More than 10,000 people have signed a petition created by a Wellington urgent care physician calling for the government to ramp up its Covid-19 response.
The petition calls for:
- The full quarantine of patients rather than self-isolation.
- Increased testing and contact tracing.
- Self-isolation of all asymptomatic (showing no symptoms) contacts.
- A mandatory social lockdown.
Petition author Dr Kelvin Ward said New Zealand needs to do everything possible to avoid the situations currently facing other countries.
"Being a doctor at this time is like standing on the shore and watching the tide go out with a tsunami coming in and that's sort of how it feels when you know what's happening overseas as to the potential impact of what could happen in New Zealand," he told RNZ.
- If you have symptoms of the coronavirus, call the NZ Covid-19 Healthline on 0800 358 5453 (+64 9 358 5453 for international SIMs)
In his statement supporting the petition, he said while the government had acted admirably in its communication so far, medical professionals did not believe the country was doing enough to lessen the impact of Covid-19.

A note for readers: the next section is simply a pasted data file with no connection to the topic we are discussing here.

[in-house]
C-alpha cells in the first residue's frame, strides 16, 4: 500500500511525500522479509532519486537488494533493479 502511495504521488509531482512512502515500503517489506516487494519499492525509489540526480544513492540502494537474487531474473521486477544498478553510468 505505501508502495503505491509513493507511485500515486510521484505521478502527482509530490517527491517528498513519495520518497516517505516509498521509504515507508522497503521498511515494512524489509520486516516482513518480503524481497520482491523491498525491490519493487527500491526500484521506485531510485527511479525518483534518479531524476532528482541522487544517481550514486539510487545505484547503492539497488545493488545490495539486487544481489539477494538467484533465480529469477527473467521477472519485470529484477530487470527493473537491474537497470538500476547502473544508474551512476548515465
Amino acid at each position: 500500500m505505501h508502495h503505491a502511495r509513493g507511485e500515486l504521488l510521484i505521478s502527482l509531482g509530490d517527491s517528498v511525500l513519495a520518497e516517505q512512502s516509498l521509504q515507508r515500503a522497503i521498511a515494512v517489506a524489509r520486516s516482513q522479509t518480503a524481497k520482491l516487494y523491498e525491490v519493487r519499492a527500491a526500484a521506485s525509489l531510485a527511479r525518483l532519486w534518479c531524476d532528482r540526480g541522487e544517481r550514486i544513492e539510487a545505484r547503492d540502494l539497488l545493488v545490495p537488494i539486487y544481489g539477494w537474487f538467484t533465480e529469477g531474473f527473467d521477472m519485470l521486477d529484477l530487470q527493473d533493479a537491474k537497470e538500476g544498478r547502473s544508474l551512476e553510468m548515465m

He said without immediate action, New Zealand risked suffering the same fate as Italy and the United States - running out of supplies, turning patients away and the possibility they may die needlessly.
Covid-19's impact had been reduced by the countries that had responded rapidly and extensively. Examples included Singapore, Hong Kong and Taiwan and now New Zealand needed to choose which path it would take, Ward said.
Today it was revealed that the death toll in Italy leapt by 793 to 4825 - by far the largest daily rise in absolute terms since the contagion emerged in that country a month ago.
The new deaths represent an increase of 19.6 percent. On Friday, Italy overtook China as the country to register most deaths from the highly-contagious virus.
Also today, it was announced that non-essential services will begin to close in New South Wales and Victoria over the next 48 hours, as Australia tries to slow the growth of the deadly disease before tens of thousands die from it.
More details were expected to be released after a federal Cabinet meeting, however, previous federal government advice pertaining to "non-essential indoor gatherings" included restaurants, pubs, cafes, cinemas, weddings and funerals.
Read more about the Covid-19 coronavirus: